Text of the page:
3. The American evangelical church remains segregated along racial lines. According to Pew’s 2007 American Religious Landscape Survey,  whites made up more than 9 in 10 members of mainline Protestant churches and more than 8 in 10 members of evangelical Protestant churches, while blacks made up more than 9 in 10 members of historically black churches.[vi]  Unfortunately, “white” churches are still white and “black” churches are still black. Sadly, Martin Luther King’s famous assessment in 1963 that “At 11am Sunday morning, we stand at the most segregated hour in this nation” is still true today.


We often think that homogenous churches are harmless. However, much research on homogenous groups suggests that homogeneity has sinister and far-reaching consequences. Indeed, researcher Samuel Perry of the University of Chicago says, “Segregated churches breed segregated lives”[vii] in which many evangelicals can go about most of their lives without engaging in meaningful cross-cultural interactions.

One consequence of our segregated churches and lives is perspective divergence[viii]. This begins when homogenous group members adopt a worldview based on their limited experiences and then surround themselves with like-minded fellow group members who’ve had similar experiences and can emphatically confirm their worldview. Since they rarely hear from diverse people who have had alternative experiences and worldviews, homogenous group members have a difficult time perceiving the world in any way other than their own.  In fact, when a non-group member challenges their perception of the world, they tend to write that person off or even ostracize her simply because she holds a different perspective[ix]. Until we overcome our segregation, learn to “walk a mile in another’s shoes,” and humbly consider different cultural perspectives (even those that contradict our own), we will have a difficult time loving well across cultural differences.

Another consequence of segregation is prejudice[x]. Decades of social psychological research on group processes suggests that group segregation and prejudice have a bi-directional relationship.  That is, prejudice tends to contribute to division between groups and division between groups tends to contribute to prejudice. What begins as seemingly harmless homogeneity often snowballs into distrust, inaccurate perceptions of other groups, prejudice and hostility[xi]. Until we overcome our segregation, we will always be plagued by its sinister consequences.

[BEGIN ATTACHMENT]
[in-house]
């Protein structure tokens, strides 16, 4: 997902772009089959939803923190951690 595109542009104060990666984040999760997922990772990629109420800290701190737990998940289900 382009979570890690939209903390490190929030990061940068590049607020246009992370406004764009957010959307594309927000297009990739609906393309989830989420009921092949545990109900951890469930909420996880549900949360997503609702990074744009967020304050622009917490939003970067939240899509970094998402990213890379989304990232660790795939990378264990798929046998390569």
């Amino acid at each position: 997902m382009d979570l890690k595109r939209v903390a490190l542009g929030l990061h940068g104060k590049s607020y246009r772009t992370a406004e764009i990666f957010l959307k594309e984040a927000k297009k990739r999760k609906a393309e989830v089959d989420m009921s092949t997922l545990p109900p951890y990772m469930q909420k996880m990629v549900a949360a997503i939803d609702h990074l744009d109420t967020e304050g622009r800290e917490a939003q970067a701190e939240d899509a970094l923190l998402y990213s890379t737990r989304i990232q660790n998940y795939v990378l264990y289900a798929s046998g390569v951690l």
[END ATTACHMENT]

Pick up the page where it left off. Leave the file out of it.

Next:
HOPEFUL STEPS                                                                                                                                                                               

I believe that the American evangelical church can take active steps to overcome its racial divisions. At the most basic level, we simply need to cross boundaries and engage in meaningful, collaborative interracial interactions.  Segregation is our enemy; we must fight it as individuals and as churches/institutions. We also need to directly address perspective divergence by sharing stories with each other about our unique experiences.  Narrative is a powerful way for people recognize how and where their experiences converge and diverge. Lastly, we need to have serious conversations about power and privilege in the church. Too much the American evangelical world is still dominated by a white majority.  In order to truly experience the interdependent unity of the body of Christ, we need to ask uncomfortable questions about why certain groups of people have retained the vast majority of influence and how that can be rectified.

The diverse kingdom of God is at hand. All we have to do is reach out and take hold of it.


[ii] Ibid.

[iii] Hanciles, 2009




[viii] Waldzus, Mummendey, Wenzel & Boettcher, 2004

[ix] Greg Boyd has written an excellent blog post about how this plays out in everyday life:

[x] Norenzayan & Shariff, 2008

[xi] For a more detailed discussion of this process, check our my blog post “The Myth of Harmless Homogeneity” at